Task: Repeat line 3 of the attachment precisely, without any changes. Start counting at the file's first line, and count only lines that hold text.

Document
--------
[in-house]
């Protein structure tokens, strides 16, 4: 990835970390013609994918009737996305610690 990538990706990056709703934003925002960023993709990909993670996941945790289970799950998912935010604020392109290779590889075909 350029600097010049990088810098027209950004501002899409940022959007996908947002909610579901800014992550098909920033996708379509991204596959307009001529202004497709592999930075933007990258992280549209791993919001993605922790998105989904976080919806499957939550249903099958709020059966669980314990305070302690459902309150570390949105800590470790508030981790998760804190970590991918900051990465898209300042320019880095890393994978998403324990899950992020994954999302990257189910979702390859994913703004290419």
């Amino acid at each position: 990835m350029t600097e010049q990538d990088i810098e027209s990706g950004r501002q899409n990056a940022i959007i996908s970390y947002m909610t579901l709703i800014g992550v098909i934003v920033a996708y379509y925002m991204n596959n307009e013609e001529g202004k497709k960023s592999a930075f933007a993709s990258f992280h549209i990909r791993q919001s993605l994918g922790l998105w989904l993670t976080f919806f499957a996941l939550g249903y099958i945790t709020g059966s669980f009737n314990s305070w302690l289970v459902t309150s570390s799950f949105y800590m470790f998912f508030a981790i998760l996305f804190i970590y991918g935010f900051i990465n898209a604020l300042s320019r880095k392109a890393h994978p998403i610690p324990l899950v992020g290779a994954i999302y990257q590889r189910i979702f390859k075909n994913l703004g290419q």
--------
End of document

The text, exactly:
């Amino acid at each position: 990835m350029t600097e010049q990538d990088i810098e027209s990706g950004r501002q899409n990056a940022i959007i996908s970390y947002m909610t579901l709703i800014g992550v098909i934003v920033a996708y379509y925002m991204n596959n307009e013609e001529g202004k497709k960023s592999a930075f933007a993709s990258f992280h549209i990909r791993q919001s993605l994918g922790l998105w989904l993670t976080f919806f499957a996941l939550g249903y099958i945790t709020g059966s669980f009737n314990s305070w302690l289970v459902t309150s570390s799950f949105y800590m470790f998912f508030a981790i998760l996305f804190i970590y991918g935010f900051i990465n898209a604020l300042s320019r880095k392109a890393h994978p998403i610690p324990l899950v992020g290779a994954i999302y990257q590889r189910i979702f390859k075909n994913l703004g290419q």